We are pleased to see these strong commitments towards a more just, equitable world free of plastic pollution and its toxic impacts. It is critical that a new global plastics treaty address the plastics crisis at all stages of its life cycle. We invite world leaders to join in to pursue and negotiate a bold and binding treaty that will help us build a better future.

Dianna Cohen, Co-Founder and CEO of Plastic Pollution Coalition

Individuals may also sign on to support the call for a bold, binding treaty ahead of UNEA 5.2.

Media Contact:

Jen Fela, Vice President, Programs & Communications, jen@plasticpollutioncoalition.org

Plastic Pollution Coalition is a global alliance of more than 1,200 organizations, businesses, and thought leaders in 75 countries working toward a more just, equitable world free of plastic pollution and its toxic impact on humans, animals, waterways, oceans, and the environment.

News outlets and environmental groups worldwide have been abuzz recently about the need for a “Global Plastics Treaty,” leaving many to wonder what this proposed treaty is all about and why it’s being discussed on such a large scale now.

Nearly 1,000 organizations have signed on to a call for the United Nations to negotiate a new legally binding global instrument that covers plastic pollution across its entire life cycle—from extraction to disposal. These organizations represent civil society, indigenous peoples, workers and trade unions, and other organizations, as well as scientists from around the world.

You can sign on too and encourage world leaders to support a bold & binding global plastics treaty.

Why Now?

These calls to action come at a crucial time, as representatives from around the world are set to meet at the United Nations Environment Assembly (UNEA 5.2) in Nairobi from February 28–March 2, 2022. UNEA 5.2 brings together the 193 Member States of the United Nations, businesses, civil society (of which Plastic Pollution Coalition is a part), and other stakeholders to discuss and agree on policies to address the world’s most pressing environmental challenges. When representatives from around the world convene at the assembly in late February, the decisions they make will set the stage for how a new global plastics treaty will develop going forward.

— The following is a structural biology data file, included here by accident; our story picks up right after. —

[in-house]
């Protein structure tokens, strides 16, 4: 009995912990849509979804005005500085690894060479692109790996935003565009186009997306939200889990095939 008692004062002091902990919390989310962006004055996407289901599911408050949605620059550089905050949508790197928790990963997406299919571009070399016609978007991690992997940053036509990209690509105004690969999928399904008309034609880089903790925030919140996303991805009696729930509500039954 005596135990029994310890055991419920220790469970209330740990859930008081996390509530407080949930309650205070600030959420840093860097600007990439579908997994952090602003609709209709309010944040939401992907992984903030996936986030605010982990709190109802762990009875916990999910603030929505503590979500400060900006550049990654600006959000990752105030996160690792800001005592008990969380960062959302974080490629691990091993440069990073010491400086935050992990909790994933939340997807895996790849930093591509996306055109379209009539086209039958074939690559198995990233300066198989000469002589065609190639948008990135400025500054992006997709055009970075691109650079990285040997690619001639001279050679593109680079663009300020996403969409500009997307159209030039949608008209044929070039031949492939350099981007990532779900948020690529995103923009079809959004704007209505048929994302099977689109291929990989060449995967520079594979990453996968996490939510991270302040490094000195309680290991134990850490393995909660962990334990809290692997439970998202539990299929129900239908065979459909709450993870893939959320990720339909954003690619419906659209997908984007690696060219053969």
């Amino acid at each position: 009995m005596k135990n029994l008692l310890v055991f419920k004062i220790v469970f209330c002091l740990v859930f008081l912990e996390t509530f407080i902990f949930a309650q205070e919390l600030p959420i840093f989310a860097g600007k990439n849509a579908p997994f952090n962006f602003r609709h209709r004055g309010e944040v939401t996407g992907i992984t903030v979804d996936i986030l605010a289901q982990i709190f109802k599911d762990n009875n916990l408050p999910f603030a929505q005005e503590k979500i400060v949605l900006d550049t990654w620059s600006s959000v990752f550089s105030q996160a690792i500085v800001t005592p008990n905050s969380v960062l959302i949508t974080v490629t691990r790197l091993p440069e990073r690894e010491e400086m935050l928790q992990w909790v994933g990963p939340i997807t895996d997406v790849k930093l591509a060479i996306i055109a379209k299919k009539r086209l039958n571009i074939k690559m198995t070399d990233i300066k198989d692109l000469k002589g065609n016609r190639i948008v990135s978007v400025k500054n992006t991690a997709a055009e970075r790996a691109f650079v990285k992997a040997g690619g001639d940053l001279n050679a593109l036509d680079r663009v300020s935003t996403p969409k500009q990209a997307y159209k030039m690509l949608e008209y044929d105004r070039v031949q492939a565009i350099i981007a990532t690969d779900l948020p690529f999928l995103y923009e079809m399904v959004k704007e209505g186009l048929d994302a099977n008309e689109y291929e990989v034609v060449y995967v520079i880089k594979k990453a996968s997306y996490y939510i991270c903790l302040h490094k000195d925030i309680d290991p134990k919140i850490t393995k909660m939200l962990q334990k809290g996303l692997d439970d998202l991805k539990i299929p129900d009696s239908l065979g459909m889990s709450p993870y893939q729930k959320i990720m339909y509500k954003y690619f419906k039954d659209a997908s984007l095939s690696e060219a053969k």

We demand governments agree to a mandate coming out of UNEA 5.2 with specific legally-binding provisions and obligations covering the entire life cycle of plastics–from extraction, production, use, disposal, and remediation. It’s time for governments to prioritize the health of people and the planet over profit and corporate greed.

BreakFreeFromPlastic

This is a critical moment to tell world leaders to support the Peru-Rwanda resolution which is the best foundation we have for a bold and binding global plastics treaty that will cover the full life cycle of plastics.

Industry will likely push for a global plastics treaty that is focused downstream, on “marine litter,” “ocean plastics,” or “waste management”, all of which avoid addressing the full impact of the plastic life cycle and would allow the fossil fuel industry to keep producing endless amounts of plastic and companies to continue greenwashing.

The Problem with Plastic—From Extraction to Disposal

Plastic pollutes at every stage of its existence, from extraction, use, to disposal:

  • Over 300 million pounds of plastic is produced each year. Petroleum is first drilled and extracted from the Earth, polluting local environments and communities and contributing to climate change. The petroleum is then refined at petrochemical plants that harm frontline communities with toxic air and water pollution and worsen the climate crisis.
  • Residual toxic chemicals from plastic leach into products which are consumed and digested, as well as absorbed by humans and animals contributing to a number of issues, including infertility.
  • After disposal, the plastic that isn’t incinerated or dumped in a landfill enters the ocean and waterways, or is shipped overseas to countries with often even less waste management infrastructure. 

What a Bold, Binding Global Plastics Treaty Must Include

While many governments worldwide have enacted legislation that addresses plastic pollution, these measures are largely focused on reduction (e.g., bans on specific single-use products or packaging). So far, there is very little comprehensive legislation that addresses the harmful impacts plastics pose across its full life cycle, taking into account extraction and refining, limiting the toxic chemicals used to produce plastics that make them unsafe for recycling and disposal, and incentivizing systemic shifts towards reuse and refill. That is why we need a bold Global Plastics Treaty that must:

  • Be legally binding,
  • Cover the whole lifecycle of plastic,
  • Have an open mandate to address any issues relevant to plastic,
  • Include transparent reporting, and
  • Include technical & financial assistance.

Take Action

Add your name and tell world leaders to support a legally binding global treaty on plastic pollution that addresses the entire life cycle of plastics, including extraction, production, transport, use, disposal, and remediation.